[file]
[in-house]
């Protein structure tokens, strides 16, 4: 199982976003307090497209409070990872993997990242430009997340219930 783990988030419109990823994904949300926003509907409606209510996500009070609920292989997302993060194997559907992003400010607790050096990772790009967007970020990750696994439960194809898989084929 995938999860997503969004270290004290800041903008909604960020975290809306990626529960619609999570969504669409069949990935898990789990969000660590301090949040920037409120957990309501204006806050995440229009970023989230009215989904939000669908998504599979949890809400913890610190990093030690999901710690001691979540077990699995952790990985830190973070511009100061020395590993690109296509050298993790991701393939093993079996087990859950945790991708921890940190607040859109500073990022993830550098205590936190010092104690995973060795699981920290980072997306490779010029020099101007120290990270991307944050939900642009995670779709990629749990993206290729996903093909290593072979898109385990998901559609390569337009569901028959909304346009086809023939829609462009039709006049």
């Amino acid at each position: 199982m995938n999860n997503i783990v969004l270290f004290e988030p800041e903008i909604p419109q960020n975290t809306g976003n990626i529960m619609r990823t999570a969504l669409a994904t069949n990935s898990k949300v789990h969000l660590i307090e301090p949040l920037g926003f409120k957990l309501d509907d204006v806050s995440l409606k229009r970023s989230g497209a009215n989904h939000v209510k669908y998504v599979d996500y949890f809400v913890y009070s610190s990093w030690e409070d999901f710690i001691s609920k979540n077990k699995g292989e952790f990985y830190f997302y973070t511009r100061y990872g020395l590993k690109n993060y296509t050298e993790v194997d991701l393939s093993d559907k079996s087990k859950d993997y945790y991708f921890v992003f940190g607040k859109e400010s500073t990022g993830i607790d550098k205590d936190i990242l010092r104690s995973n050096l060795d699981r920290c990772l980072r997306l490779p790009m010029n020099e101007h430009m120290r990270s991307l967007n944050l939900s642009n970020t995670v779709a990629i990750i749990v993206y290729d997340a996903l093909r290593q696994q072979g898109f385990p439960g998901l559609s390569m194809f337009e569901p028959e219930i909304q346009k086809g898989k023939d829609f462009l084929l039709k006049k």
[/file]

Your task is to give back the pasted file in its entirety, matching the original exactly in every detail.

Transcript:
[in-house]
């Protein structure tokens, strides 16, 4: 199982976003307090497209409070990872993997990242430009997340219930 783990988030419109990823994904949300926003509907409606209510996500009070609920292989997302993060194997559907992003400010607790050096990772790009967007970020990750696994439960194809898989084929 995938999860997503969004270290004290800041903008909604960020975290809306990626529960619609999570969504669409069949990935898990789990969000660590301090949040920037409120957990309501204006806050995440229009970023989230009215989904939000669908998504599979949890809400913890610190990093030690999901710690001691979540077990699995952790990985830190973070511009100061020395590993690109296509050298993790991701393939093993079996087990859950945790991708921890940190607040859109500073990022993830550098205590936190010092104690995973060795699981920290980072997306490779010029020099101007120290990270991307944050939900642009995670779709990629749990993206290729996903093909290593072979898109385990998901559609390569337009569901028959909304346009086809023939829609462009039709006049």
């Amino acid at each position: 199982m995938n999860n997503i783990v969004l270290f004290e988030p800041e903008i909604p419109q960020n975290t809306g976003n990626i529960m619609r990823t999570a969504l669409a994904t069949n990935s898990k949300v789990h969000l660590i307090e301090p949040l920037g926003f409120k957990l309501d509907d204006v806050s995440l409606k229009r970023s989230g497209a009215n989904h939000v209510k669908y998504v599979d996500y949890f809400v913890y009070s610190s990093w030690e409070d999901f710690i001691s609920k979540n077990k699995g292989e952790f990985y830190f997302y973070t511009r100061y990872g020395l590993k690109n993060y296509t050298e993790v194997d991701l393939s093993d559907k079996s087990k859950d993997y945790y991708f921890v992003f940190g607040k859109e400010s500073t990022g993830i607790d550098k205590d936190i990242l010092r104690s995973n050096l060795d699981r920290c990772l980072r997306l490779p790009m010029n020099e101007h430009m120290r990270s991307l967007n944050l939900s642009n970020t995670v779709a990629i990750i749990v993206y290729d997340a996903l093909r290593q696994q072979g898109f385990p439960g998901l559609s390569m194809f337009e569901p028959e219930i909304q346009k086809g898989k023939d829609f462009l084929l039709k006049k």